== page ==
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The ITT List

Friday, Mar 6, 2009, 9:26 am

End the Filibuster!

By Jeremy Gantz

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Even if Al Franken is finally seated as the junior senator from Minnesota, Democrats in that "august body" will still number only 59. Close, but no cigar: Thanks to the Senate's maddening supermajority rule for ending filibusters, Democrats will still remain one person short of being able to do pass anything undiluted by Senate Republicans.

It may seem like an arcane procedural issue to some, which is exactly what Republicans (and Dems) would like all Americans to think. Given the fact that the filibuster is as fixed in the American political cosmos as the constitution or the first amendment.

It is not, as George Kenney's short and sweet editorial in the LA Times yesterday details. (Kenney is the host of the frequently great podcast Electric Politics.) Robert Parry, in a guest ITT column a few weeks ago, also tackled this topic.

The filibuster is not an arcane issue: it is a basic roadblock to legislative action. Given our current economic crisis, that means it may be the major obstacle to meaningful government action. The stimulus bill barely squeaked through the chamber, thanks to Maine's two senators and Arlen Specter of Pennsylvania. Other bills are not so lucky.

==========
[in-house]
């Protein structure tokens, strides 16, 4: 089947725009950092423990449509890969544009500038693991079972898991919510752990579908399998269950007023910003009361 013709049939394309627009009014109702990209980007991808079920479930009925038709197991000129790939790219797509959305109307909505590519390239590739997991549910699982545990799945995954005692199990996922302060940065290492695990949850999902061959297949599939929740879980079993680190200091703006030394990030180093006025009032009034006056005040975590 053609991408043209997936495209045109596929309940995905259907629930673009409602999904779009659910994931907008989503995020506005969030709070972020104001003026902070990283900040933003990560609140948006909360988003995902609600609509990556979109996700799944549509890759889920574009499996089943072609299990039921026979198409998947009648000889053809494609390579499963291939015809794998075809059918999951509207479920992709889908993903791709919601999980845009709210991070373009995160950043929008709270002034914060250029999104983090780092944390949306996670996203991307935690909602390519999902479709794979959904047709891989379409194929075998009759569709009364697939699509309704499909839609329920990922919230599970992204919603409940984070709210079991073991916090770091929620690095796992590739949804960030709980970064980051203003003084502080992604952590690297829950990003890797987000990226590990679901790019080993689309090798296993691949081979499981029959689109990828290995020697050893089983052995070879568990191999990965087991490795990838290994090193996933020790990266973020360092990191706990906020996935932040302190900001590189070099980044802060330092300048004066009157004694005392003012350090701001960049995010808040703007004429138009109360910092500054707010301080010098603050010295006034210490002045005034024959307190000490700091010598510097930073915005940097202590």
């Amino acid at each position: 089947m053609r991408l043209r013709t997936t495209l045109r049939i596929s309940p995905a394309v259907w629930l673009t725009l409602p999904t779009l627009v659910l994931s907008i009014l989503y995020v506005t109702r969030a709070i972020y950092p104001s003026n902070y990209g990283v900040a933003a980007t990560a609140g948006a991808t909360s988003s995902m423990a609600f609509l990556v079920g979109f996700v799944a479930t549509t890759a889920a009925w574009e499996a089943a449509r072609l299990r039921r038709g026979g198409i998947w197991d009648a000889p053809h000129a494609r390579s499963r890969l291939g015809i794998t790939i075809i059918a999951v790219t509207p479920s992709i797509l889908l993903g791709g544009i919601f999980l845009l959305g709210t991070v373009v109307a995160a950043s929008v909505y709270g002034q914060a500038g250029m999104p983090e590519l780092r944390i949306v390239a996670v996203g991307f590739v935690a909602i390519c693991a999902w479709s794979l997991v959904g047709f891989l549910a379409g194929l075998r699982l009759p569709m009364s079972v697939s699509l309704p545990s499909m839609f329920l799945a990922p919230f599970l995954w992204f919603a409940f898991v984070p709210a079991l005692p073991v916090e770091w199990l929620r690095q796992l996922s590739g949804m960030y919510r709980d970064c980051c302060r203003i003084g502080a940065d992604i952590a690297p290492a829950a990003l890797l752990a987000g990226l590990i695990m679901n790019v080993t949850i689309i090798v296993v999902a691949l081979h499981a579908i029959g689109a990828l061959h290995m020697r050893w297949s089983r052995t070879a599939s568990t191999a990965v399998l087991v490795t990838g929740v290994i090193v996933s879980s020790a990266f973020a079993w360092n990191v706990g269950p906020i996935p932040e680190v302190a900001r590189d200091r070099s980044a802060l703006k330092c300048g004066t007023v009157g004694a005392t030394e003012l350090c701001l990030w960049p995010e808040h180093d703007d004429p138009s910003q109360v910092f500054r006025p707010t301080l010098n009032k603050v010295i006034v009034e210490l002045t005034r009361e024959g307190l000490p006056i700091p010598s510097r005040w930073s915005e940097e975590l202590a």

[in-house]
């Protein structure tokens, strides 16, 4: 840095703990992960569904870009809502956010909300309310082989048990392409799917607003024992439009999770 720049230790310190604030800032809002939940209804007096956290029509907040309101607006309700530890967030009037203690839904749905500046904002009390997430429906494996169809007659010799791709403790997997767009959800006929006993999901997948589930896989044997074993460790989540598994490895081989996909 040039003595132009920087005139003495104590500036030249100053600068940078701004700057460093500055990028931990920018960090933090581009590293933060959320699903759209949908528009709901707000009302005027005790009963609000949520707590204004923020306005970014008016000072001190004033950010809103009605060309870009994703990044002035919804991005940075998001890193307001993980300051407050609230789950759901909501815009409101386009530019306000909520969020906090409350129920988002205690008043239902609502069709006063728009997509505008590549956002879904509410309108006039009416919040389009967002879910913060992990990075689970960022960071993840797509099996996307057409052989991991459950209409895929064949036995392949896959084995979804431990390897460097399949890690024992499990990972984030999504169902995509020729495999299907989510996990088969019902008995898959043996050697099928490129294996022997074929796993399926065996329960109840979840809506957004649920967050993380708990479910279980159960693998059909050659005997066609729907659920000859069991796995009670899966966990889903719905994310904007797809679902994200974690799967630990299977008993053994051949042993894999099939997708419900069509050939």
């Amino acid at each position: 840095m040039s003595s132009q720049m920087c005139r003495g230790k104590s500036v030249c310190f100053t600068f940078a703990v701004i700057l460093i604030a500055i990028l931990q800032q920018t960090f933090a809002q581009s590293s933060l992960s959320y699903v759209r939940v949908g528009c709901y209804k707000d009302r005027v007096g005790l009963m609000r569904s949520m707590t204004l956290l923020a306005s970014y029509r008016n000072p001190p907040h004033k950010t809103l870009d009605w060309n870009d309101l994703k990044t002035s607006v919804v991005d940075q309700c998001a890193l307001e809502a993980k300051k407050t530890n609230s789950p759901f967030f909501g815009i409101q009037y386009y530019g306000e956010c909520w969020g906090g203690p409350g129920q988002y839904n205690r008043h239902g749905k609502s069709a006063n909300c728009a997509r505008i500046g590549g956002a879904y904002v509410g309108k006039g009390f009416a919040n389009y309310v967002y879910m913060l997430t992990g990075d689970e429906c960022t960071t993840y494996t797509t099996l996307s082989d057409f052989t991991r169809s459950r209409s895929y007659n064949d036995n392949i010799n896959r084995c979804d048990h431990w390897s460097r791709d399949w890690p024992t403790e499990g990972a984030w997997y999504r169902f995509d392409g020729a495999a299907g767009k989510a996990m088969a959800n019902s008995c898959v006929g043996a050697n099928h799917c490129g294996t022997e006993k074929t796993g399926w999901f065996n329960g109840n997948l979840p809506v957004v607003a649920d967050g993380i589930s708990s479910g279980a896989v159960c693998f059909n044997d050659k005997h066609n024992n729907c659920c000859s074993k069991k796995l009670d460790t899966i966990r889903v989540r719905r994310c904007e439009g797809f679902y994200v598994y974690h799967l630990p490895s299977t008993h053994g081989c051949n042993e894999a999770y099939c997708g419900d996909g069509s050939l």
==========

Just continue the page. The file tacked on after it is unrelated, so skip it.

Yes, the filibuster may be a Senate tradition. But given our deepening crisis, let's dispense with it to let majority party rule – recommended by a clear majority of voters last November – actually take place.

I should note though, that plenty of Democratic Senators – some with vivid memories of being in the minority after 1994's major Republican victory – oppose abolishing the filibuster. Huffington Post offers a great primer on why here. Even Bernie Sanders says he hasn't thought much about it.

Sure, Dems only need one more Senator to make this whole debate obsolete (at least until the next election). And let's hope that happens very soon. But that won't change the fact that the filibuster is inherently undemocratic, an elitist tool that should be ended. Yes, it might come in handy if/when Dems become the minority Senate party. But why shouldn't a party suffer when they can't convince a majority of Americans to support their platform and policies?

Jeremy Gantz is a contributing editor at the magazine. He is the editor of The Age of Inequality: Corporate America's War on Working People (2017, Verso), and was the Web/Associate Editor of In These Times from 2008 to 2012.

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